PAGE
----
Jarzynka said he had received no police reports yet on violations of the 1931 law, adding that could partly be due to how recently the Dobbs ruling came out: “The dust is still settling.” As of June 30, he had not issued any guidance to medical offices or law enforcement in his county but said he intended to do so to clarify what the law says and the exceptions it provides for saving the life of the mother.
Kent County prosecuting attorney Becker said on Thursday he also had not communicated directly with law enforcement or with local abortion facilities and hospitals. He confirmed that earlier in the week he “issued a statement saying I’m not ignoring the law.”
Meanwhile, hospitals in the state have shown conflicting responses to the U.S. Supreme Court’s ruling. The day the Dobbs decision came down, the Beaumont-Spectrum hospital system issued a statement saying it would comply with the 1931 law, only performing abortions when the life of the mother was in danger. In another statement the next day, the system reversed course and said it would continue providing “medically necessary” abortions as it had historically done, noting that practitioners “have not and will not” perform elective abortions. A spokesperson told the Detroit News that “medically necessary” includes serious risks to the woman’s health and situations in which the baby is unlikely to survive.
Responding to the initial news that the Spectrum-Beaumont hospitals would comply with the 1931 law, social media users expressed concerns that women would not receive proper care after miscarriages. But Jarzynka and Becker said in interviews with WORLD that they would not prosecute doctors who treated miscarriages or ectopic pregnancies since such treatment is not considered a crime under the law. “If the baby is dead, obviously, the health of the mother probably, the life of the mother is at risk, because you're carrying a dead infant,” said Jarzynka. “Or if it’s an ectopic pregnancy, then yeah, I think the life of the mother is in danger from bleeding to death, for example.”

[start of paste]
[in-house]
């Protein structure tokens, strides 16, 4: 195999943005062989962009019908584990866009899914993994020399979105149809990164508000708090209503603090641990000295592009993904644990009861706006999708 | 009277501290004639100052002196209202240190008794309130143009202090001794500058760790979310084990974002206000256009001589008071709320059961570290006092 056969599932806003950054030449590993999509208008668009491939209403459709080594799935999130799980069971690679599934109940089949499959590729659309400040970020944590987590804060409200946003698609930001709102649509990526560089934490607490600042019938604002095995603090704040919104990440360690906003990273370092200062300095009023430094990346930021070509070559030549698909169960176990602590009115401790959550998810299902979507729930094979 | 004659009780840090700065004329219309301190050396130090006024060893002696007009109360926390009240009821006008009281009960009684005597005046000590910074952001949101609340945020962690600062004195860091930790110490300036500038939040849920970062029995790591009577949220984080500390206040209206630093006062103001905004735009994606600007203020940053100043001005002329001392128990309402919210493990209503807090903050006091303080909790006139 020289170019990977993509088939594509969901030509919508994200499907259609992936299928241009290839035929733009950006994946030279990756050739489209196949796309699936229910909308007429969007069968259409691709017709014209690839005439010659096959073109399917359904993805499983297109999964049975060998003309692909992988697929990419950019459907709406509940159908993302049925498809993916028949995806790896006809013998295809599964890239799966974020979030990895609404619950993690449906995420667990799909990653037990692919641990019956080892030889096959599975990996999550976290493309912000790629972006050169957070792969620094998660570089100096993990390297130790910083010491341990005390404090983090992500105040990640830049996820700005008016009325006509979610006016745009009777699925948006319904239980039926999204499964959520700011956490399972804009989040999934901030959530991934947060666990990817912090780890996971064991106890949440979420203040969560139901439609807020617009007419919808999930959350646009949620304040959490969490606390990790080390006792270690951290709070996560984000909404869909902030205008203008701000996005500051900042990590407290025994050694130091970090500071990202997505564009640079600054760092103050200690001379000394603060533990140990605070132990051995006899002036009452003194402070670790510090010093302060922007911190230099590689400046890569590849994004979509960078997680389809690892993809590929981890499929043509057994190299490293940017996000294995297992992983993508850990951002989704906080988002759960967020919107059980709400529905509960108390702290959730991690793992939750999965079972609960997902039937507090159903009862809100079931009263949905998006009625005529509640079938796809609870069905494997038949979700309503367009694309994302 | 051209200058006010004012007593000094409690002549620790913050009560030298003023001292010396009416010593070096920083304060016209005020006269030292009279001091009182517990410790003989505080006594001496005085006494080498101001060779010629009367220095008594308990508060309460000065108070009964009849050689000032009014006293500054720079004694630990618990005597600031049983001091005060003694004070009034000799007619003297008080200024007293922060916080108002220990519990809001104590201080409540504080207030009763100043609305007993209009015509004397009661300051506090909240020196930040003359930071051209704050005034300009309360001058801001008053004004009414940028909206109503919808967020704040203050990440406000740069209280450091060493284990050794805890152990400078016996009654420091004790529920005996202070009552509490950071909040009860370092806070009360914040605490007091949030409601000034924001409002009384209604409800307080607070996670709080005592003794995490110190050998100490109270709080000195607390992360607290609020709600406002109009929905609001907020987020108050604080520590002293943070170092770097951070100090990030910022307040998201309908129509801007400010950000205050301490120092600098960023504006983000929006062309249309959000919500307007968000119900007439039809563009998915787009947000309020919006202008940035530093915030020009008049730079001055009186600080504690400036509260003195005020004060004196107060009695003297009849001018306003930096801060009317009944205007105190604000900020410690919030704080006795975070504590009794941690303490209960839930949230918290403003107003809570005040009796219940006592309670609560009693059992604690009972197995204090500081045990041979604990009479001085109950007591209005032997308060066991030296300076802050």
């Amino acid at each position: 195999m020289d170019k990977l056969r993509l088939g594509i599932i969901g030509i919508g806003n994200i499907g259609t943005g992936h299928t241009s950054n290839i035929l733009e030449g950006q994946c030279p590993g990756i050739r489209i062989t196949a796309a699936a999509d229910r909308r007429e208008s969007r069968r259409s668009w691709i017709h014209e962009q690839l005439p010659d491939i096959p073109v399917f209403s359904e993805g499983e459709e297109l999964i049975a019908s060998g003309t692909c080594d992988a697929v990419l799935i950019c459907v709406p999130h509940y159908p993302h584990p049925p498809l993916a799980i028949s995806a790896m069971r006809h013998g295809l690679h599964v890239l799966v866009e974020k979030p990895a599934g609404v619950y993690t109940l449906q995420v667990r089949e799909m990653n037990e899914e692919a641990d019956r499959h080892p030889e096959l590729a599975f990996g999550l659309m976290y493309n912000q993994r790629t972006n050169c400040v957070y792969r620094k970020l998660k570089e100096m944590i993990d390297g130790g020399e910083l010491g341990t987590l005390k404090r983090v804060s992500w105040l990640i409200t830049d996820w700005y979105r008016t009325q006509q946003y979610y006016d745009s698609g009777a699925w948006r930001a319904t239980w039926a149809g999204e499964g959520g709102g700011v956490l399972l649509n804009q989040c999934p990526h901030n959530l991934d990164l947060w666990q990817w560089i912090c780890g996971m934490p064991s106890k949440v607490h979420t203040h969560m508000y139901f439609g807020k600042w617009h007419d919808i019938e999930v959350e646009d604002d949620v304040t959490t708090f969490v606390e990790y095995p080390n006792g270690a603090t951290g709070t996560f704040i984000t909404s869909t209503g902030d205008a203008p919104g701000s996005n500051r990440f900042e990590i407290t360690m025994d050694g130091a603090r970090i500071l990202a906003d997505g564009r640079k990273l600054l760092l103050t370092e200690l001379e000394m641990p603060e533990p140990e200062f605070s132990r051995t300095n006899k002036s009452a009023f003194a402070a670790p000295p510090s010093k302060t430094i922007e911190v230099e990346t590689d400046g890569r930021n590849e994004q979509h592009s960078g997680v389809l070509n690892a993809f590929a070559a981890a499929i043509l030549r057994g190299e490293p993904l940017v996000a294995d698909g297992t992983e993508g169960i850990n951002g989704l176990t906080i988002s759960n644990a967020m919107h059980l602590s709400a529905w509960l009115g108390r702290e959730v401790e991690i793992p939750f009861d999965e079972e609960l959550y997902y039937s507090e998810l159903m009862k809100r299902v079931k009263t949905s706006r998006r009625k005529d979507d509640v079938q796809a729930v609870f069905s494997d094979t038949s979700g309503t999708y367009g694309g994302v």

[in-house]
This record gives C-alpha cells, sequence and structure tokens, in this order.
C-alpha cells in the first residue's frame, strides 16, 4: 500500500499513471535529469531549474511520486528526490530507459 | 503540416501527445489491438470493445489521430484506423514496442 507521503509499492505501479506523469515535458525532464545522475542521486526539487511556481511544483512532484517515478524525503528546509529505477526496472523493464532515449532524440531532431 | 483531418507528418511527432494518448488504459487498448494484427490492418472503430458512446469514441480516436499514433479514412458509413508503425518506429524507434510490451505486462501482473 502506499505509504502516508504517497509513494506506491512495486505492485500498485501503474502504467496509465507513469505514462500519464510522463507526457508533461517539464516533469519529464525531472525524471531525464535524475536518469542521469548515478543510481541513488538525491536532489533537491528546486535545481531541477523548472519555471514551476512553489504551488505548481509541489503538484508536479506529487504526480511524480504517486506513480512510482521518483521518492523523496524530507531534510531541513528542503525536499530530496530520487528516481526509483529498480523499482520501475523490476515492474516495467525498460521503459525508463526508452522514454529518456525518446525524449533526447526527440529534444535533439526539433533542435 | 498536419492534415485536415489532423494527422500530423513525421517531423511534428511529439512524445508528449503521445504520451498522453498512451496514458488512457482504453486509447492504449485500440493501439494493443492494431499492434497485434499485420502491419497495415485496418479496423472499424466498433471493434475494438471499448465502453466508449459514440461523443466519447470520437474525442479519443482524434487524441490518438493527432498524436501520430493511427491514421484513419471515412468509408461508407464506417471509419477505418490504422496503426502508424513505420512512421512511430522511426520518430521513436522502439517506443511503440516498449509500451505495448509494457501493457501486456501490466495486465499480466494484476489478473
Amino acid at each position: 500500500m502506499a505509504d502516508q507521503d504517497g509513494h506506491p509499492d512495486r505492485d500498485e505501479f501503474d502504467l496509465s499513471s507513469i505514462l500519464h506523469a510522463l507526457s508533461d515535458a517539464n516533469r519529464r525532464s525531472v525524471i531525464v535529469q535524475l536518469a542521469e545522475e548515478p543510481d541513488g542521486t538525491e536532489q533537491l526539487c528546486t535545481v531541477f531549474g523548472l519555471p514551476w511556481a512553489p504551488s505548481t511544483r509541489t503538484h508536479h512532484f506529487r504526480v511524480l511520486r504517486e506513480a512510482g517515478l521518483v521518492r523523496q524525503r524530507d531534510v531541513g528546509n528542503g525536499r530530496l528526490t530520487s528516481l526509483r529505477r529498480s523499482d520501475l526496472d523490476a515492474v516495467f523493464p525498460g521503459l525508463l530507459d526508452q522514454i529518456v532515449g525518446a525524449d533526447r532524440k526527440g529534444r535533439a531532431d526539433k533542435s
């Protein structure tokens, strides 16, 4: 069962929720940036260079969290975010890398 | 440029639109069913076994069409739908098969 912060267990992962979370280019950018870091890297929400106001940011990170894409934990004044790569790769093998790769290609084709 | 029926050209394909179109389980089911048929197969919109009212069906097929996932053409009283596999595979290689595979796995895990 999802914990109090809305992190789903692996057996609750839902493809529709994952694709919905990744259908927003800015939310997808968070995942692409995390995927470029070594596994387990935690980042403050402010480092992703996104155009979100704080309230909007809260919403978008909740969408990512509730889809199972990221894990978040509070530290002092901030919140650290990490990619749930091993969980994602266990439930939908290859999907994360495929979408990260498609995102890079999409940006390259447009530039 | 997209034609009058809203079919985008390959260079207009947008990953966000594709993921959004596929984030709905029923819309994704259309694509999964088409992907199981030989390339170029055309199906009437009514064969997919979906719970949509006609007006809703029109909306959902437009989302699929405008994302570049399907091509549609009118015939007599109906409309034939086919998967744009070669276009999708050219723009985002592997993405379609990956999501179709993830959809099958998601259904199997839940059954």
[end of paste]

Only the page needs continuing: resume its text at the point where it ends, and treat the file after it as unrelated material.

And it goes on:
Opponents of the 1931 Michigan law complain that the legislation is outdated. Instead of using the term “abortion,” it refers to the criminal act as employing any means to “procure the miscarriage” of a pregnant woman. It does not clarify that pregnant women themselves cannot be prosecuted. But Genevieve Marnon, the legislative director for Michigan Right to Life, said any remaining confusion over what is and what is not allowed under the Michigan law can be clarified in other statutes and in case law.
Elsewhere, in Michigan statute clarifies that if a mother causes the miscarriage of her unborn baby, she is not liable for that act. Another state law says removing an ectopic pregnancy, removing a baby that has miscarried, or performing an abortion to save the mother’s life does not count as an elective abortion. That same act also clarifies that the use of “a drug or device intended as a contraceptive” does not count as an elective abortion.
In a 1973 Michigan Supreme Court decision regarding the state’s abortion statute, the court also clarified that “the central purpose” of the 1931 law was “clear enough to prohibit all abortions except those required to preserve the health of the mother.” In a separate case from 1963 also involving the 1931 abortion law, the Michigan Supreme Court ruled that the petitioner in the case—a woman who had an abortion—could not be prosecuted.
Under that jurisprudence, Michigan hospitals would still be allowed to perform abortions when the life of the mother is at risk, and (despite alarmism from abortion supporters) women would not face the possibility of jail time for having an ectopic pregnancy removed. The only change that the Beaumont-Spectrum hospitals would have to make to abide by the 1931 law would involve halting abortions of babies with disabilities, what Marnon called “eugenic abortions.” She said Right to Life of Michigan recommends perinatal hospice—not abortion—for unborn babies suffering from severe abnormalities.